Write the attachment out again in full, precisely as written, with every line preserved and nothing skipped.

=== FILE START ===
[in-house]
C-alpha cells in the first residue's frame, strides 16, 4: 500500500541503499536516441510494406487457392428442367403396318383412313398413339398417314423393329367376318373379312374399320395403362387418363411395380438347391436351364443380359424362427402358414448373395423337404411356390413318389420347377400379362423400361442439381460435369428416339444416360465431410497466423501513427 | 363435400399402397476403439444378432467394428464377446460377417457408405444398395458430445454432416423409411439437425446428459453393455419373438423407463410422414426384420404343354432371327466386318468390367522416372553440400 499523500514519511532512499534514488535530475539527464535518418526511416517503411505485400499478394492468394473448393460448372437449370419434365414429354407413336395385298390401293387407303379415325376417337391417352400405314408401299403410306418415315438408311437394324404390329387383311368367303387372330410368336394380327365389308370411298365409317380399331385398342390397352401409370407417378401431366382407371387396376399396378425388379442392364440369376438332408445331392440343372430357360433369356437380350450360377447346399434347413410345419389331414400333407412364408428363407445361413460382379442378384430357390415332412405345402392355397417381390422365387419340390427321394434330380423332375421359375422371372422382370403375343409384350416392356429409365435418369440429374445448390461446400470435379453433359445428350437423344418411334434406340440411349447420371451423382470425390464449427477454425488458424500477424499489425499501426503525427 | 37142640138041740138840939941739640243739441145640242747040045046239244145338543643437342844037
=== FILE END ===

[in-house]
C-alpha cells in the first residue's frame, strides 16, 4: 500500500541503499536516441510494406487457392428442367403396318383412313398413339398417314423393329367376318373379312374399320395403362387418363411395380438347391436351364443380359424362427402358414448373395423337404411356390413318389420347377400379362423400361442439381460435369428416339444416360465431410497466423501513427 | 363435400399402397476403439444378432467394428464377446460377417457408405444398395458430445454432416423409411439437425446428459453393455419373438423407463410422414426384420404343354432371327466386318468390367522416372553440400 499523500514519511532512499534514488535530475539527464535518418526511416517503411505485400499478394492468394473448393460448372437449370419434365414429354407413336395385298390401293387407303379415325376417337391417352400405314408401299403410306418415315438408311437394324404390329387383311368367303387372330410368336394380327365389308370411298365409317380399331385398342390397352401409370407417378401431366382407371387396376399396378425388379442392364440369376438332408445331392440343372430357360433369356437380350450360377447346399434347413410345419389331414400333407412364408428363407445361413460382379442378384430357390415332412405345402392355397417381390422365387419340390427321394434330380423332375421359375422371372422382370403375343409384350416392356429409365435418369440429374445448390461446400470435379453433359445428350437423344418411334434406340440411349447420371451423382470425390464449427477454425488458424500477424499489425499501426503525427 | 37142640138041740138840939941739640243739441145640242747040045046239244145338543643437342844037